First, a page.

The sun is a magnetically active star. Its activity manifests itself as dark sunspots and bright faculae on its visible surface, as well as violent mass ejections and the acceleration of high-energy particles resulting from the release of magnetic energy in its outer atmosphere.
The frequency with which these phenomena occur varies in a somewhat irregular activity cycle of about 11 years, during which the global magnetic field of the Sun reverses.
The solar magnetic field and the activity cycle originate in a self-excited dynamo mechanism based upon convective flows and rotation in the outer third of the solar radius.
Analysis of radioactive isotopes in tree rings and in polar ice sheets show that other such grand minima of solar activity have occurred over the past millennium, and also revealed a number of quasi-periods in the activity variations, ranging from 80 to about 2,000 years.
Before the magnetic nature of sunspots and other phenomena were discovered, a popular theory associated the activity cycle with the planetary orbital periods, primarily motivated by the similarity between the approximately 11-yr solar cycle and the 11.87 orbital period of Jupiter.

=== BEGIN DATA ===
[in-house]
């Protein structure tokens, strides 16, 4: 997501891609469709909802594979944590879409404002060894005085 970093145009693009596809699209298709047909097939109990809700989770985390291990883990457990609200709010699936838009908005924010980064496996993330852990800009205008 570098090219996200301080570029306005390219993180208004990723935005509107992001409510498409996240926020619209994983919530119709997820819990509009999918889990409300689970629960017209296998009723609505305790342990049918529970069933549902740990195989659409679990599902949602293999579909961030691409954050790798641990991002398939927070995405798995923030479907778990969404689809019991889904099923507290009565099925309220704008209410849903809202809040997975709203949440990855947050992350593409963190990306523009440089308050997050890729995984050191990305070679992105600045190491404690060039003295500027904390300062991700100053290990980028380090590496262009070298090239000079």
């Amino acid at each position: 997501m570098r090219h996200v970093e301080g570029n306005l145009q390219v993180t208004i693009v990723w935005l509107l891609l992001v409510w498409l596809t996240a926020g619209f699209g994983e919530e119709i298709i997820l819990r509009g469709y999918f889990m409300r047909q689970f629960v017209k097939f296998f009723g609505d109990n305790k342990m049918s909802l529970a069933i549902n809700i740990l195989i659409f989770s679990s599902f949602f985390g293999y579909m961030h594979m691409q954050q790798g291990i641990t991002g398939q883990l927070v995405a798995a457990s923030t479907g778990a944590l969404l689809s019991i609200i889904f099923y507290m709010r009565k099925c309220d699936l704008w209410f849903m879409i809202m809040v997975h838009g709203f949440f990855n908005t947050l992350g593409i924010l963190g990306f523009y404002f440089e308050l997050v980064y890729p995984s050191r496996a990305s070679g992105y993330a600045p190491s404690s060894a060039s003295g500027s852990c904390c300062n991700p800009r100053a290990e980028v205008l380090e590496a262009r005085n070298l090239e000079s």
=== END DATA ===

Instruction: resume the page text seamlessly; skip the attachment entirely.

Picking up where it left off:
R. Cameron and M. Schussler compared the quasi-periods found in this data set between 40 and 600 years with periods in the tidal torque exerted on a thin shell in the solar interior, which they assumed to be ellipsoidally deformed. Abreu et al. found seemingly striking similarities between the solar and the planetary periods in 5 period bands.
Their statistical analysis appeared to show that these coincidences are not due to chance, which would mean that the planets affect solar activity after all.
The findings have been published in Astronomers and Astrophysics.
--ANI (Posted on 06-09-2013)